The Bexley Wing at St James (‘Jimmy’s’) is recent and benefits from space-age high ceilings and spacious arenas.   The wide, long foyer features eye-candy contemporary pictures and a cafe spilling out pavement style   It specialises in oncology and up on the first floor are the four consultation suites and the chemo day-care room, very large – could be a small ballroom – separated off into four smaller rooms by dividers.   In each unit there are ten or so adjustable armchairs, pleasantly spaced.   It bore the atmosphere of an up-market ladies’ hairdresser.

My appointment time for my first treatment was 8.30 a.m. – 8.30 p.m. 24th August, although it was made clear that it was unlikely to last that long. We had been wondering what treatment could possibly take twelve hours.   We were warmly greeted and I settled into my capacious chair with swing-table and Anthea alongside equally comfortable.   We met the senior nurse, Jacques, … black, shaven-headed, fit, smallish, gentle, patient, calm … and he explained what would happen in detail:

   2 hours: saline drip hydration

   Half hour: anti-sickness medication

   Half hour: cleaning the kidneys and prompting a pee

   3 hours: chemo

   2 hours: saline hydration

   Half hour:   anti-sickness medication

All the above are administrated via drip and canula into the back of my left hand.

Mid-morning a woman came round offering lunch menus on the same impressive double-sided A4 I’d seen before.

   -Hi – I’m Christine.

   -You OK with Chris?

   -You can call me anything so long as you don’t call me too early in the morning.

Chris was 35 or so, slim, dark eyes, dark hair, fizzing with energy, always looking for a laugh.   I said I was a veggie and she heartily recommended the egg mayonnaise salad and she turned out to be absolutely right.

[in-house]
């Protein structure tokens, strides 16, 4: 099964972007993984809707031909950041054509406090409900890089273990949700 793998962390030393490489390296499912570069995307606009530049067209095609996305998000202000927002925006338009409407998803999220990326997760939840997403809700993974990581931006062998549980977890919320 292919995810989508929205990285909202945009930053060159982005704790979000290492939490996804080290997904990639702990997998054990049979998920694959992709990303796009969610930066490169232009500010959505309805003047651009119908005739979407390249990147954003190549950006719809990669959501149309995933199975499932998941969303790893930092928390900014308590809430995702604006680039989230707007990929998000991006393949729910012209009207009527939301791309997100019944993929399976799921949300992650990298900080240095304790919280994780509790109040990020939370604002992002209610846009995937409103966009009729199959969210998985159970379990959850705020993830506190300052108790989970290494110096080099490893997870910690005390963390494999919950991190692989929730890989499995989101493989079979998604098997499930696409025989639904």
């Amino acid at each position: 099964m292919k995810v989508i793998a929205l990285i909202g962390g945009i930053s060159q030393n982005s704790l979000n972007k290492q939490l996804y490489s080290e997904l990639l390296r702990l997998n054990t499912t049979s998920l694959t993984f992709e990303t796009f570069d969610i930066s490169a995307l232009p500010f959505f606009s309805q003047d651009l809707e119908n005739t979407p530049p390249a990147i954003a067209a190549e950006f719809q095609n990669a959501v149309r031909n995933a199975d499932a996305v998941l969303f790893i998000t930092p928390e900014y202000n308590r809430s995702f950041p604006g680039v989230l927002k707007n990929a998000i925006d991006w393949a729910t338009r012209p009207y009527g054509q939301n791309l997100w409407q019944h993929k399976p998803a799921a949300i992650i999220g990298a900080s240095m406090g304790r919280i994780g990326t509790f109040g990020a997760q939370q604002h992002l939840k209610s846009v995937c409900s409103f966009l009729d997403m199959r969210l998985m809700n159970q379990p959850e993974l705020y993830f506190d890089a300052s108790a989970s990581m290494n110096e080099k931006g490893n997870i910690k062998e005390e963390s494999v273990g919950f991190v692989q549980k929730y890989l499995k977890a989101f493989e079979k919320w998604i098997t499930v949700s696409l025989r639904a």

I was the only patient for most of the morning until someone else turned up.   As I said to Jacques ‘I’m glad to see another patient: for a while back there I was wondering what they knew that I didn’t know’.   The room later filled with shorter term patients.

In the course of the afternoon two Macmillan volunteers visited, both middle-aged women, plump, and jolly.   The first one brought a mannequin head with a head scarf on.   She looked at me apologetically: ‘Just for the females I’m afraid’.   ‘Really’, I said, ‘I reckon I’d look pretty in one of those’.   The scarf was for women who had lost their hair.   The second woman had pamphlets and asked if we were planning a holiday.   ‘Next March.’   ‘Right.   Watch insurance.   The premiums’ll go through the roof.   There’s a company here who won’t rip you off.’   Very helpful.

We left at 6.30 and Jacques gave me a course of anti-sickness pills.   I left with a slight feeling of apprehension at the civil war that was raging inside me, but the dominant feeling was – At last … I’m on the attack.

08-Cancer Diary


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